- Photo Michael A. Gardiner
Gastropubs are all the rage. And why not? Beginning in the 1990s with The Eagle pub in London, an odd idea took root that the food in a drinking establishment could actually be both tasty and good for business. A decade on, with foodie culture in full flower, the movement arrived on these shores. Across the big pond, the Japanese were wondering why it took so long.
Japanese izakayas are, essentially, the original gastropubs. Casual eateries that grew out of drinking establishments, the word "izakaya" is actually a portmanteau of the words for "to stay" and "sake." They're places where Japanese businessmen go to drink sake, with tasty food to keep them there. Izakaya culture is somewhat akin to the Spanish tapas tradition, with food having been offered originally to induce drinkers to stay longer.
One of the best izakayas in San Diego is Sakura (3904 Convoy St., Suite 121, in Kearny Mesa). Look for the small "121" on the window as it's the only sign identifying the place. It's that secret and that cool. The menu at Sakura is long, varied and good. From sushi to yakitori to hot and cold appetizers, ramen and udon, Sakura's menu draws from the full range of Japanese culinary traditions all adapted to soaking up alcohol. It does what it says on the label.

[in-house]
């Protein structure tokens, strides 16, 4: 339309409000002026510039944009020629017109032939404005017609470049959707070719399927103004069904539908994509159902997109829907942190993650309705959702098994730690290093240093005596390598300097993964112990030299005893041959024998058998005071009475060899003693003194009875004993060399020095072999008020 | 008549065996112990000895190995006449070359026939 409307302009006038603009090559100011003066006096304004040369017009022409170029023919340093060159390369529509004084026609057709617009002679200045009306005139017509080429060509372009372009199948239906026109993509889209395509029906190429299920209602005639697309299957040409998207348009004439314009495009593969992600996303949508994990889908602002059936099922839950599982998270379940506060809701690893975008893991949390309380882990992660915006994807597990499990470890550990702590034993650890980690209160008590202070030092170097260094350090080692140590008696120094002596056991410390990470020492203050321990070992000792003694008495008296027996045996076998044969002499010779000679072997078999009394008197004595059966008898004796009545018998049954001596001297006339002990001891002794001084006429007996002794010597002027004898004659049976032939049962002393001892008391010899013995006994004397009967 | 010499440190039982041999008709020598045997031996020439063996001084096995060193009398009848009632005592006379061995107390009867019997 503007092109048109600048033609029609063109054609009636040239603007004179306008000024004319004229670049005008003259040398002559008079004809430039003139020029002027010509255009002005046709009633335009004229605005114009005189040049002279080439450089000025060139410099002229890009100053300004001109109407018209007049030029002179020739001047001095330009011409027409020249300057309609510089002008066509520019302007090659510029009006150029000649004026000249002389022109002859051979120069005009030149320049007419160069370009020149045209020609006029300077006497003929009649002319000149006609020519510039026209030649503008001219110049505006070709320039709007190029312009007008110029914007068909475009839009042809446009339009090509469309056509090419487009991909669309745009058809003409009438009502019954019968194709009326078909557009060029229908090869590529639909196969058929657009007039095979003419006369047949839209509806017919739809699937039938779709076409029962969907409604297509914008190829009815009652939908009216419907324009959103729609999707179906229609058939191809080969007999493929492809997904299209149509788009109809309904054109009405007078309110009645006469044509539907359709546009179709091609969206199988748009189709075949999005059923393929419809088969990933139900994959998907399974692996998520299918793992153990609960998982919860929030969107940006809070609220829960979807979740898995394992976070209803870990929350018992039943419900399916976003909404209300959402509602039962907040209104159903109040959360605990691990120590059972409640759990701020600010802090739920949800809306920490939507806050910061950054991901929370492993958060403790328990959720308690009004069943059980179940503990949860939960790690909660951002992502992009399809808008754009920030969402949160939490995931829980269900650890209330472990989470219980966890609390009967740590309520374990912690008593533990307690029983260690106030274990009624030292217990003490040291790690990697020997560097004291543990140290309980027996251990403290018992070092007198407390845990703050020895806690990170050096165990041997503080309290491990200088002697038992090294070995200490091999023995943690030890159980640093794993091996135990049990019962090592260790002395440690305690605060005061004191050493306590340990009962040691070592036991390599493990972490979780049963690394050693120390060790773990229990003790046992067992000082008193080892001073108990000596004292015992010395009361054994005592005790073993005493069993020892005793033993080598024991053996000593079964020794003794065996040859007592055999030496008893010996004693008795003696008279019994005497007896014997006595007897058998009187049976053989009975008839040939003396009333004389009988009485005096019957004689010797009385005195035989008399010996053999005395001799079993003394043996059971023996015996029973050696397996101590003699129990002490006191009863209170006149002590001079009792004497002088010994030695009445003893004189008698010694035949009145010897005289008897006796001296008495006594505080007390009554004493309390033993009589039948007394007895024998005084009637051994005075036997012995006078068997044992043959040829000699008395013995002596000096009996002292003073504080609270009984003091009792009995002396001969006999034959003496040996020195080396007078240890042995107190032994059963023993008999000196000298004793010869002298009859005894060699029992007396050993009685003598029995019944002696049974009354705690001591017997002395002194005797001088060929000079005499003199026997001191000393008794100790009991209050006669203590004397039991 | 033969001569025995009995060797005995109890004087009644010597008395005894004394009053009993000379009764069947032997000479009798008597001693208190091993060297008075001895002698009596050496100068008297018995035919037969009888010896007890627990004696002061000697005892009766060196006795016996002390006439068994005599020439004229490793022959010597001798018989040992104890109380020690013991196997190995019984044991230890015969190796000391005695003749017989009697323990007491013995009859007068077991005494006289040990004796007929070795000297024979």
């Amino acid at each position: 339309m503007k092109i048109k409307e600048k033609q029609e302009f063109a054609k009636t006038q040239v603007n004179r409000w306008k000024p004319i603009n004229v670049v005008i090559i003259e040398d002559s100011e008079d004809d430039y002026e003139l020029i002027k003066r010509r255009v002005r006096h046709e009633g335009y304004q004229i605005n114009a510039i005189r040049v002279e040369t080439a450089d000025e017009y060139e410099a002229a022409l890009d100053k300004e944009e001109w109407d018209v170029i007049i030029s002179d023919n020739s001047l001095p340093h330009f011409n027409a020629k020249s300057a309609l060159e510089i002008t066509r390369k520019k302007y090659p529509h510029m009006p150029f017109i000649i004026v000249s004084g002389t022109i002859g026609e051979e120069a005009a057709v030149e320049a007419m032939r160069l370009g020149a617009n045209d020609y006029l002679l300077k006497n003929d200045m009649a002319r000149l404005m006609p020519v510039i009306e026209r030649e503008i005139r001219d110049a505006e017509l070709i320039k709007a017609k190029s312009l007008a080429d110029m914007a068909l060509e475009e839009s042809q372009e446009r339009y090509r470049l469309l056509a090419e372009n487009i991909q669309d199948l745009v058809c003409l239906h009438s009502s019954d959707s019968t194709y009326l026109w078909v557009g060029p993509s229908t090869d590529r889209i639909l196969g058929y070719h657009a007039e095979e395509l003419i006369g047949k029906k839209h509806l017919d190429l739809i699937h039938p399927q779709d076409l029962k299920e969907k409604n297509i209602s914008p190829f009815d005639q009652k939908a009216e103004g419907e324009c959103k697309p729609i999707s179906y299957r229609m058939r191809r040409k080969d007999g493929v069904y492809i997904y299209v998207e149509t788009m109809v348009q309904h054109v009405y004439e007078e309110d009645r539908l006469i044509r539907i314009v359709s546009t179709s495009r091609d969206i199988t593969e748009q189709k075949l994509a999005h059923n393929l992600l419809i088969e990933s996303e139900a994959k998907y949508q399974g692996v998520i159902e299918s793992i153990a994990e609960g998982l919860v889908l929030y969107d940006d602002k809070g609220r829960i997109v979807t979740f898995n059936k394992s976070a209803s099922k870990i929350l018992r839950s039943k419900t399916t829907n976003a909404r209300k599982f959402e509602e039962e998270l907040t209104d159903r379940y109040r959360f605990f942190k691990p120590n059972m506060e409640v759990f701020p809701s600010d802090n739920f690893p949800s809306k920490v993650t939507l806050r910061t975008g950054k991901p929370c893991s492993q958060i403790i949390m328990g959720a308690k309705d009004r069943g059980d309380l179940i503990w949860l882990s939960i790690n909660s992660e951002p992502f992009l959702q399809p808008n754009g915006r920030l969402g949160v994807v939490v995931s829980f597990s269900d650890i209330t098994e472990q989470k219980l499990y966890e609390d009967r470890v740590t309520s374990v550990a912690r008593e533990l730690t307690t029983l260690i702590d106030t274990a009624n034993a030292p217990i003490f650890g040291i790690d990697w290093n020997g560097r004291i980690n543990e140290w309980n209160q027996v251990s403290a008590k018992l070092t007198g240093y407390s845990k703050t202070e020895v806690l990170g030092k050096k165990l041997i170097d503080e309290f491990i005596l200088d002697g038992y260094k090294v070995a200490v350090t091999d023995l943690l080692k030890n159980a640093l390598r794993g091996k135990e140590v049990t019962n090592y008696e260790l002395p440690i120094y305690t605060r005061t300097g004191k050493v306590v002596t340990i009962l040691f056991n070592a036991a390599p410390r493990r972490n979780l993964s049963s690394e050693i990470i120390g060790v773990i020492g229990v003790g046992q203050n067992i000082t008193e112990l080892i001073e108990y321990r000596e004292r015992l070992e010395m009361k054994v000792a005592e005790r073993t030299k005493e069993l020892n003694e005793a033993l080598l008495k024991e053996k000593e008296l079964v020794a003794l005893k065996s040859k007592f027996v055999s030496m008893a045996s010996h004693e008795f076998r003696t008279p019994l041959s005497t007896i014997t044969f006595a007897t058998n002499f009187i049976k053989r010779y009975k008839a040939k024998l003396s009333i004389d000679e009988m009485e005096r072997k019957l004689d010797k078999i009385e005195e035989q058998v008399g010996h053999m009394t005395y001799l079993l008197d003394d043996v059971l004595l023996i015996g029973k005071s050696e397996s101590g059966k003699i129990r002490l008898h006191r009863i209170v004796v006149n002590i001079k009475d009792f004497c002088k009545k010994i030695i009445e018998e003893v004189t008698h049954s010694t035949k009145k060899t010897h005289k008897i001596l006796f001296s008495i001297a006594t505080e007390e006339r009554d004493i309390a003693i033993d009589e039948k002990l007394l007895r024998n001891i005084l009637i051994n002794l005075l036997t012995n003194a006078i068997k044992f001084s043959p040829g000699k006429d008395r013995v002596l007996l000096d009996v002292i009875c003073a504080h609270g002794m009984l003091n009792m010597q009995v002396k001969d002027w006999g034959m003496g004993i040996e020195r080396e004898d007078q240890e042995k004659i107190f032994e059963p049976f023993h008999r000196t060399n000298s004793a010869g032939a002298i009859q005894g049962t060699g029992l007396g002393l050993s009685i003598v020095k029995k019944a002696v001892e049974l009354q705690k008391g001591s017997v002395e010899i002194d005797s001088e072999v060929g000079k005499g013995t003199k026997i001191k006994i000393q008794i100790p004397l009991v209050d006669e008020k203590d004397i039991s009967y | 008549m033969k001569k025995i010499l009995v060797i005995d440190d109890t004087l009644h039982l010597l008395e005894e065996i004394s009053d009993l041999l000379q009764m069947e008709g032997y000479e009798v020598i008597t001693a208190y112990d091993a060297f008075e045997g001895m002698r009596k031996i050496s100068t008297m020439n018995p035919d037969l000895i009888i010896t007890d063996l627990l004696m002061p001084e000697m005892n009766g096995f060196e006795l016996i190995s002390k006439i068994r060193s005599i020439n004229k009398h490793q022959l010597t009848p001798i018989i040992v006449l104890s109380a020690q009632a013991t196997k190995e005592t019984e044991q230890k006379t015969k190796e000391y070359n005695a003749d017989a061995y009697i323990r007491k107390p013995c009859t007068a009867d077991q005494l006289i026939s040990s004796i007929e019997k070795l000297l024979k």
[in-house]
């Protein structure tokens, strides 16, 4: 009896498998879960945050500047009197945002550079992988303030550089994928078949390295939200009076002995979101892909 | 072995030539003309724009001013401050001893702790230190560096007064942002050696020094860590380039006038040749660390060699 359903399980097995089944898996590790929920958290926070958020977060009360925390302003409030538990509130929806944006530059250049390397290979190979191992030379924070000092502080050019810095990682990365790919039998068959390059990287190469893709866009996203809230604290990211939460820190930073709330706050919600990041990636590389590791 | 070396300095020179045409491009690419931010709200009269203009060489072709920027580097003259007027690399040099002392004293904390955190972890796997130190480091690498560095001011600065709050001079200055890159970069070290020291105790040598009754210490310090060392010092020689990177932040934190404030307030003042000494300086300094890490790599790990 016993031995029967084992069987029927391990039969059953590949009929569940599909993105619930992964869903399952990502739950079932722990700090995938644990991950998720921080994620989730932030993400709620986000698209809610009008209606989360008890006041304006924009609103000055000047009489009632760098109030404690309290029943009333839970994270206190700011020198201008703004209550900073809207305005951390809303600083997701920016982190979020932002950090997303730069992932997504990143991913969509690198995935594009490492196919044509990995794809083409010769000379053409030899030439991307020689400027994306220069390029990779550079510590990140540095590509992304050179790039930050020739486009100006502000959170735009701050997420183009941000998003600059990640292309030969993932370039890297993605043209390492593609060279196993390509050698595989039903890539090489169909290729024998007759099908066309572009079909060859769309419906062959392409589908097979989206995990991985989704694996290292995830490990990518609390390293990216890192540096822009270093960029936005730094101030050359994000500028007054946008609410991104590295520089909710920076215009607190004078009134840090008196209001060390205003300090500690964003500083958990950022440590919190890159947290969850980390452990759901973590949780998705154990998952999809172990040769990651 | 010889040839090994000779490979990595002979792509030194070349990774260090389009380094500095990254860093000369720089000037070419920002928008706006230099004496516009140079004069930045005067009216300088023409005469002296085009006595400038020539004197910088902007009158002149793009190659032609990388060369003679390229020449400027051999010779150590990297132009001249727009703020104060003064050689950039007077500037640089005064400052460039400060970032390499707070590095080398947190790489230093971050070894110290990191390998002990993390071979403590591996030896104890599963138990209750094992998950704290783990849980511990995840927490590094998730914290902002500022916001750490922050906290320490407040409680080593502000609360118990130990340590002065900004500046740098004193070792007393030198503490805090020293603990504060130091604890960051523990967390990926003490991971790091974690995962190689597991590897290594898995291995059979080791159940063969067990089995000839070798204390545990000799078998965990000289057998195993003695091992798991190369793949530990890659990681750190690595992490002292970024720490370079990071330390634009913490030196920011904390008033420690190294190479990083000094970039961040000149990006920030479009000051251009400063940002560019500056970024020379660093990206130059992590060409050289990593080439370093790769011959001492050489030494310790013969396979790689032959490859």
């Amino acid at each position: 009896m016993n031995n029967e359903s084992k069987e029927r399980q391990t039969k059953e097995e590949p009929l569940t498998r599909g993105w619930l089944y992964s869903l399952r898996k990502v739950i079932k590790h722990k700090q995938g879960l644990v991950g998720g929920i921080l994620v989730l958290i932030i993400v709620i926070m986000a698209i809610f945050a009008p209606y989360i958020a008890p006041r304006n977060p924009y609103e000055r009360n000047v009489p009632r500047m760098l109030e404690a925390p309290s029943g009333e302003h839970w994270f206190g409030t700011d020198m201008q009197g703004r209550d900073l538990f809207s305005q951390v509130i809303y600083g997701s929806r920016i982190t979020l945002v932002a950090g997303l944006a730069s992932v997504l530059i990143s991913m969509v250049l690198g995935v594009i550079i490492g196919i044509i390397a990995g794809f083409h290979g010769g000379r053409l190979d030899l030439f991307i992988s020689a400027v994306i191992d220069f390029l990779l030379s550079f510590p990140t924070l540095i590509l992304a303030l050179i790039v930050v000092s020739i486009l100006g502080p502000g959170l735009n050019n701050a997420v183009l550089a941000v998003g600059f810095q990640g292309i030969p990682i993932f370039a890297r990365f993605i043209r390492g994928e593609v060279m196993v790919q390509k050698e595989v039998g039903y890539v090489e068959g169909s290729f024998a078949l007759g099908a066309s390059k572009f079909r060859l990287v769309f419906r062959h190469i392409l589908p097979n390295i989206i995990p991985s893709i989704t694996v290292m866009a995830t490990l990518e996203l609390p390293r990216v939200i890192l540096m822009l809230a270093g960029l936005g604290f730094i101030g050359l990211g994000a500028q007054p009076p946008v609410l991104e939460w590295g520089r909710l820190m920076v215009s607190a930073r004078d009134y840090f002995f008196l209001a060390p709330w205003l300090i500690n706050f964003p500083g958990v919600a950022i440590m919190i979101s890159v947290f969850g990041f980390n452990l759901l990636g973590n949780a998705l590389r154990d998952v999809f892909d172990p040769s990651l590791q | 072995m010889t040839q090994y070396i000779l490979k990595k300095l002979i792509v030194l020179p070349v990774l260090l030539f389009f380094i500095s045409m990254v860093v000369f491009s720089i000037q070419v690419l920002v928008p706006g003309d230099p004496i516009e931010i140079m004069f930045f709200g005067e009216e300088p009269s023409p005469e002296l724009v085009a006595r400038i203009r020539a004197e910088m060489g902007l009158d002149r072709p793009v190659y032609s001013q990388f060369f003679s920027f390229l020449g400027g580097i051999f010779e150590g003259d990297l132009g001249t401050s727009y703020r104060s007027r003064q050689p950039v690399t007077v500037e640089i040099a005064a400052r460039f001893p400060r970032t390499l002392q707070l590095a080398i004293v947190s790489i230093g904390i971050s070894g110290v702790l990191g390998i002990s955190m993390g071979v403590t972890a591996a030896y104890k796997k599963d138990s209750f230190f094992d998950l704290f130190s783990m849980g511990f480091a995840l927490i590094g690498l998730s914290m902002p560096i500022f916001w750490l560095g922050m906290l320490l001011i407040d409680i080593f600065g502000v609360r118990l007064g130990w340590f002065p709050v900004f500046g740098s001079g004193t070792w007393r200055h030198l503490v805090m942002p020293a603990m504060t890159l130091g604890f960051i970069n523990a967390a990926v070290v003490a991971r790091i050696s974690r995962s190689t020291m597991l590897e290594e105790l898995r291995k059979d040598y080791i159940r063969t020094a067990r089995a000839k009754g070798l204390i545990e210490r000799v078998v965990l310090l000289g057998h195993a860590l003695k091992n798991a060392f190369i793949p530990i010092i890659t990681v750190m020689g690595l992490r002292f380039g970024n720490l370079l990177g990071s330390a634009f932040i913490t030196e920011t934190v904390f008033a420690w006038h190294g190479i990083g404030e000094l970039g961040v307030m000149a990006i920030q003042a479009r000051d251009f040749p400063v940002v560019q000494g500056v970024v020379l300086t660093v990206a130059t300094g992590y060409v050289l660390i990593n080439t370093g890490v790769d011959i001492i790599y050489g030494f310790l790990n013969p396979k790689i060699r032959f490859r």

Sakura's grilled offerings are excellent with the chicken-skin yakitori being a standout and the grilled beef tongue a close second. Sakura loves uni and uses it in many different ways. The uni don is a major success, with the creaminess and sweetness of the uni dominating, but the supporting players doing their part. The uni spaghetti, it must be said, was a bit less worthy. Also on the winning side was the udon, featuring a deeply layered broth.
If Sakura isn't the best in San Diego, then Izakaya Masa (928 Fort Stockton Drive in Mission Hills) must take that prize. Located in the corner of a little strip mall, Masa offers a more focused menu. The standout at Masa is the hakata ramen, featuring a broth coaxed from roasted pork bones that leaves you with no doubt about the source of that deep flavor. Another superb choice is the ankimo—pressed monkfish liver that barely tastes of fish and might be a doppelganger for foie gras. Masa's classic offering—with chopped chives, spinach and ponzu—inspired in me a sense of forgiveness for the people who brought us the foie gras ban that I never thought I'd achieve.
The winner: In the end, it is the ambiance that tips the balance to Masa. If you're not looking for the place, you won't find it. And if you do, where you'll be is a world apart, a little piece of Tokyo tucked away in San Diego. This tiny eating-and-drinking establishment wouldn't be remotely out of place in Japan. If food has the power to transport, Masa realizes that power.